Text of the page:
- The Washington Times - Sunday, June 19, 2011


Disgraceful, pathetic, scumbags, offensive, outrage, incredible, “let’s boycott.” Those are just a few viewer reactions in the blog- and Twitter-sphere after NBC omitted the words “Under God” from the Pledge of Allegiance during a video montage aired during U.S. Open golf coverage Sunday, meant “to save time.” The network later apologized. Sort of.

But it’s already a cultural moment, generating news coverage and a Kansas City Star “NBC God Oops” poll, which found that 87 percent of the respondents framed the politically correct omission as “Blasphemy!” while 13 percent deemed it “simple mistake, take a mulligan.”


Brace for impact. Keith Olbermann returns to the airwaves Monday on Current TV, the cable network founded by Al Gore. Things are already frisky. And bombastic. Mr. Olbermann hopes to wreak vengeance on MSNBC, his former network. He says he won’t be “censored.” He’s still vexed by the George W. Bush administration and not so keen on President Obama’s version. And Mr. Gore, who has ponied up an estimated $45 million to stage and promote the show, appears intent on rocking rivals in the 8 p.m. time slot, including Fox News.

Mr. Olbermann has firepower, though. Daily Kos founder Markos Moulitsas and filmmaker Michael Moore are regulars. Don’t be surprised if Rep. Anthony Weiner shows up, either before or after the New York Democrat actually exits the U.S. Capitol. Former MSNBC anchor David Shuster, onetime Nixon adviser John Dean, actor Donald Sutherland and legal pundit Jonathan Turley are also poised to appear.

“I have the pleasure of welcoming home so many old friends to this medium’s new primary network for progressive news and am delighted they’ll be helping me defend freedom of television,” observes Mr. Olbermann, himself endowed with the hoity-toity title of “chief news officer.”


Mitt Romney is getting scrutiny over his abortion policy. The Susan B. Anthony List and its affiliated political action committee -which spent $11 million in the 2012 midterms advancing pro-life candidates - recently asked Republican presidential hopefuls to sign their “Pro-Life Presidential Leadership Pledge”. Mr. Romney, along with Herman Cain and Gary Johnson, refused; Reps. Michele Bachmann of Minnesota and Ron Paul of Texas, Newt Gingrich, Tim Pawlenty and Rick Santorum have signed it.

Essentially, the pledge ensures that if they’re elected, candidates will nominate pro-life appointees at key federal agencies, end taxpayer supported abortion, advance a “Pain-Capable Unborn Child Protection Act” and nominate Supreme Court and federal judges not apt to legislate “from the bench.” The pledge can be seen at www.sba-list.org

Mr. Romney explains that the “well-meaning pledge is overly broad and would have unintended consequences,”and could “unduly burden a presidents ability to appoint the most qualified individuals to a broad array of key positions in the federal government.” But he also insists he’ll “cultivate, promote, and support” a pro-life culture.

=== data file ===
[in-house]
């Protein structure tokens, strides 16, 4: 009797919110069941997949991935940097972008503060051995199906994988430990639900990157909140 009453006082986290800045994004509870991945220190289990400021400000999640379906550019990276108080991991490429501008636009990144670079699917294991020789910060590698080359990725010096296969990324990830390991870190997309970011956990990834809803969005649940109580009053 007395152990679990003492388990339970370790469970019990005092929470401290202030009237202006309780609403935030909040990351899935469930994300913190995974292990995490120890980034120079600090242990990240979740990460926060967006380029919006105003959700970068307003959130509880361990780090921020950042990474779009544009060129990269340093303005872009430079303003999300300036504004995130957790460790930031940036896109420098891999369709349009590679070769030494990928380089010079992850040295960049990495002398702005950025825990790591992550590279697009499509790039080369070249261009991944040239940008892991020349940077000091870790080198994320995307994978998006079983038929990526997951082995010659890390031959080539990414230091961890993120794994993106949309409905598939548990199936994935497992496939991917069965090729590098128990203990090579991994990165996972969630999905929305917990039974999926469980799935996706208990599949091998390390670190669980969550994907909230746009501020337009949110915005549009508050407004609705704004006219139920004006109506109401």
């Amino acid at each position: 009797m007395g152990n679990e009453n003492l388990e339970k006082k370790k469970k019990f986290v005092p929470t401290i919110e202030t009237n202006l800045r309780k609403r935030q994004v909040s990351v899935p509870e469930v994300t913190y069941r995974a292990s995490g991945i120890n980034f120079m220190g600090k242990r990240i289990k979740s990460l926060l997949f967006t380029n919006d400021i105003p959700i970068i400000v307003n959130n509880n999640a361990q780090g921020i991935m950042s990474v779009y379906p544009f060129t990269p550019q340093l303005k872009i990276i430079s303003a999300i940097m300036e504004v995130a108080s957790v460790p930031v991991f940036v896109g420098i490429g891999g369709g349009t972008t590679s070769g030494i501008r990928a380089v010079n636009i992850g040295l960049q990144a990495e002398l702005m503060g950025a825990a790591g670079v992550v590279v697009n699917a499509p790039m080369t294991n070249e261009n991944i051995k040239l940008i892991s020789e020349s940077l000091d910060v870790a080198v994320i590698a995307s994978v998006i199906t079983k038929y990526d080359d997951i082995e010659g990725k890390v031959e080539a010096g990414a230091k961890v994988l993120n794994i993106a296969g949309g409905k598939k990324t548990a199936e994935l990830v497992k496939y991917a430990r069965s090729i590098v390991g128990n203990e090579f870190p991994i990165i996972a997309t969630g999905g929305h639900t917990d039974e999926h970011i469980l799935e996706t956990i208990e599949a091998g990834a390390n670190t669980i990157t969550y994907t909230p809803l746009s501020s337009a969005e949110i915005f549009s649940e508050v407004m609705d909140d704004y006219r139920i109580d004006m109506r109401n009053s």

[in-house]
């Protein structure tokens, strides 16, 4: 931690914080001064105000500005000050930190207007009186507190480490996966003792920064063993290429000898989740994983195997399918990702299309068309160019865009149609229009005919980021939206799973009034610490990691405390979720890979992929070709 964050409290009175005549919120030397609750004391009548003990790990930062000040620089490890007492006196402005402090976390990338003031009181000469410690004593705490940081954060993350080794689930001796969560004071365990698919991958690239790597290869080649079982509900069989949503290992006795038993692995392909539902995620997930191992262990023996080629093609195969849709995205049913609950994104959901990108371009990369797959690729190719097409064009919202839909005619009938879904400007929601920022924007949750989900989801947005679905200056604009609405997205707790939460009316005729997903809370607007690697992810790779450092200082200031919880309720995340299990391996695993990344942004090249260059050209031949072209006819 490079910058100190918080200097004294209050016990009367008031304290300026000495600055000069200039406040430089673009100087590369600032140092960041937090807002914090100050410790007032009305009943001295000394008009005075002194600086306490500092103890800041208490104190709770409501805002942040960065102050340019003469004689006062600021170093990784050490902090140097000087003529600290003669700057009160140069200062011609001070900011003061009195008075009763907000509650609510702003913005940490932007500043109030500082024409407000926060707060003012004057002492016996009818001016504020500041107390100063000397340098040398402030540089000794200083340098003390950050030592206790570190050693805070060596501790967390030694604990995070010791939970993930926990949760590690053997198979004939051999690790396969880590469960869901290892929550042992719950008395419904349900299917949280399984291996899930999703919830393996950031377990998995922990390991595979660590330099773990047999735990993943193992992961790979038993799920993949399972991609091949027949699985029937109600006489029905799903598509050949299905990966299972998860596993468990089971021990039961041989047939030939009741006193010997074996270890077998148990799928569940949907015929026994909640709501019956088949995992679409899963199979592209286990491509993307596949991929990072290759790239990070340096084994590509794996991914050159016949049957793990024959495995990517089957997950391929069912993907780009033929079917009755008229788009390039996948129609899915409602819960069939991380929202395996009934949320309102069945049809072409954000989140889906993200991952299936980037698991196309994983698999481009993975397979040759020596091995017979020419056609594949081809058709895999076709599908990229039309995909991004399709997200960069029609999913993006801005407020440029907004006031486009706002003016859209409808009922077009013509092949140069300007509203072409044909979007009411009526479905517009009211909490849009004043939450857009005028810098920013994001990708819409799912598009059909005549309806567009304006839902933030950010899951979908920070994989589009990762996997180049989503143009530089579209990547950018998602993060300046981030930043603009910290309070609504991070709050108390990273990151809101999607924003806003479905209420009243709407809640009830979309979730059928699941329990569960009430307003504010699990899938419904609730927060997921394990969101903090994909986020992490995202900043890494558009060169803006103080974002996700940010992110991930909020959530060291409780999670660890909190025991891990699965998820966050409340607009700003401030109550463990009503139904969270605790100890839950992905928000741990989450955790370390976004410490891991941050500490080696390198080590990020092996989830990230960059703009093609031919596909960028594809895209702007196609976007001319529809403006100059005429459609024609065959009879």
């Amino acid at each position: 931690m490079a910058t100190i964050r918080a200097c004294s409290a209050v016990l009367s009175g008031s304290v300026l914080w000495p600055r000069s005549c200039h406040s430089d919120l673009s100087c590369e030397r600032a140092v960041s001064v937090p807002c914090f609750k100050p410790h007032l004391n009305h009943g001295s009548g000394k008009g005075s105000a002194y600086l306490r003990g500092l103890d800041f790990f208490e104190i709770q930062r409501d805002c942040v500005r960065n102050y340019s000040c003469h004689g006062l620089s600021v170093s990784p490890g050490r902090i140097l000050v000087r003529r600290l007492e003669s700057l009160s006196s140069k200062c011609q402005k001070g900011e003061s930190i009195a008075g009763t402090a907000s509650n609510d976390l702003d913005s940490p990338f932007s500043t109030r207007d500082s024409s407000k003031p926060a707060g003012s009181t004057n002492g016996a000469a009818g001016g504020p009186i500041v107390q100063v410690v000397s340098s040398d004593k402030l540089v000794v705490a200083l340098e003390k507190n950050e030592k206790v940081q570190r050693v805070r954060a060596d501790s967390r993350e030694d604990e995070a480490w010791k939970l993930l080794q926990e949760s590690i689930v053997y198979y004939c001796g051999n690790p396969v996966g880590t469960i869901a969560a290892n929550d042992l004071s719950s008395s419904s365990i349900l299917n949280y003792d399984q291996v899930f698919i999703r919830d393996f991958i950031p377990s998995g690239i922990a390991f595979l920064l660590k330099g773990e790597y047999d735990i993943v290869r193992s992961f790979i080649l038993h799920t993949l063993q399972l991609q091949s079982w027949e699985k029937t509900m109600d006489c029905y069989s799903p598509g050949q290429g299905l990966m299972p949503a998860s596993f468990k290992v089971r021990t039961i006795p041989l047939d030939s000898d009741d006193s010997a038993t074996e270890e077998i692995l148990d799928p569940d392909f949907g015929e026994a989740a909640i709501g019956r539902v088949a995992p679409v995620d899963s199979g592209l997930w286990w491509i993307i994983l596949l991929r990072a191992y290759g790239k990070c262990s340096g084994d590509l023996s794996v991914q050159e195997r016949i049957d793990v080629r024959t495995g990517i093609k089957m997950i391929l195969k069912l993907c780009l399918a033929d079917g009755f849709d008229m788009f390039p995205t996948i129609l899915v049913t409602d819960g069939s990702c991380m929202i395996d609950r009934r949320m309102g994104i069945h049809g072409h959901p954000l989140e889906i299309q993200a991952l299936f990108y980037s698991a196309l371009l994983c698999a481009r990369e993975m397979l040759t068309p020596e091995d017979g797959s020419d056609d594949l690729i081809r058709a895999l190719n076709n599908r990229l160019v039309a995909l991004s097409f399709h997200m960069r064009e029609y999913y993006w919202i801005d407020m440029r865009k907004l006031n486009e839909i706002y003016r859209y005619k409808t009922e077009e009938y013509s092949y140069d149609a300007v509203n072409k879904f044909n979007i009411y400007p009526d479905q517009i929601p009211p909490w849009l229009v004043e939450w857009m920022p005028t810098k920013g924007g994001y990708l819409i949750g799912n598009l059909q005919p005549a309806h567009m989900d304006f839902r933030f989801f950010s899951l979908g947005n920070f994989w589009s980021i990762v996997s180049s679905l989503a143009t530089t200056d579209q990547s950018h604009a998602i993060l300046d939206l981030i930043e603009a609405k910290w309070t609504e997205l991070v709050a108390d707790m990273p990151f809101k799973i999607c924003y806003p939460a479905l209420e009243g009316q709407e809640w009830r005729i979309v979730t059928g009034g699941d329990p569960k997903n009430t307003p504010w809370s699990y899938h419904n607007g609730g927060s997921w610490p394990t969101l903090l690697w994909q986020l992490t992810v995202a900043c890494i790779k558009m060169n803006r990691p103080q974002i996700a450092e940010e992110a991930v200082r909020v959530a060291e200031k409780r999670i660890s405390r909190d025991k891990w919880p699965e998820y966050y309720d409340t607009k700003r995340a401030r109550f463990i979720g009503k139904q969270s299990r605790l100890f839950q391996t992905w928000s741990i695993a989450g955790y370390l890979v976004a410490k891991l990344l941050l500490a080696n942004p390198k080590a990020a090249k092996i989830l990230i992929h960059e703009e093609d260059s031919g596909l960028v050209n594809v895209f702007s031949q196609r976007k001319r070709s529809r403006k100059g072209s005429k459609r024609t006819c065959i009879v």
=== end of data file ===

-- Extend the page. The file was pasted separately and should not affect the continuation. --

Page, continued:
“Our pledge calls for active leadership, not just checking the box. Five candidates took the pledge, and the pro-life grass roots know where they stand,” says Marjorie Dannenfelser, president of the organization. “Gov. Romney refused to take the pledge and his explanation raises more questions than answers. In good conscience, we cannot let this rest.”


“My party right or wrong?” A Rasmussen Reports survey finds that 77 percent of likely Republican primary voters think that all of their party’s presidential candidates “would do a better job than the current occupant of the White House.” Eighty-three percent say they’ll vote for the Republican even if their favorite does not capture the nomination. And look out. Among tea party members, 92 percent will vote for the Republican, even if it’s not their favorite.


A welcomed reality check, perhaps? Six governors remain intensely interested in the nation’s economic revival and job creation. Govs. John Hickenlooper of Colorado, Jack Markell of Delaware, Rick Scott of Florida, Terry Branstad of Iowa, Bob McDonnell of Virginia and Scott Walker of Wisconsin will descend on the U.S. Chamber of Commerce on Monday to talk up fiscal fitness. The chamber also will release its second annual “Enterprising States” study at the auspicious gathering, says Thomas Donohue, president of the organization.

“The governors will discuss specific examples of policies that make states attractive for businesses to locate, relocate and expand in this uncertain economy,” he says, along with examining unintended consequences of cutting certain items from a state budget plus the range of public and private sector investments that could boost the economy in the future.


• 58 percent of Americans say it would be best if the U.S.pays “less attention to problems overseas.”

• 55 percent of Republicans and 50 percent of Demcrats agree.

• 33 percent overall say it would be best of the U.S. were “active in world affairs.”

• 37 percent of Republicans and 34 percent of Demcrats agree.

• 46 percent overall say the U.S. should “mind its own business internationally.”

• 45 percent of Republicans and 43 percent of Democrats agree,

• 31 percent overall agree that the “best way to ensure peace is through military strength.”

• 50 percent of Republicans and 22 percent of Democrats agree.

Source: A Pew Research Center survey of 4,450 adults conducted Feb 22 to March 14 and April 7 to 10, and released Friday.

• Ballyhoo, gibberish and hubbub to jharper@washingtontimes.com

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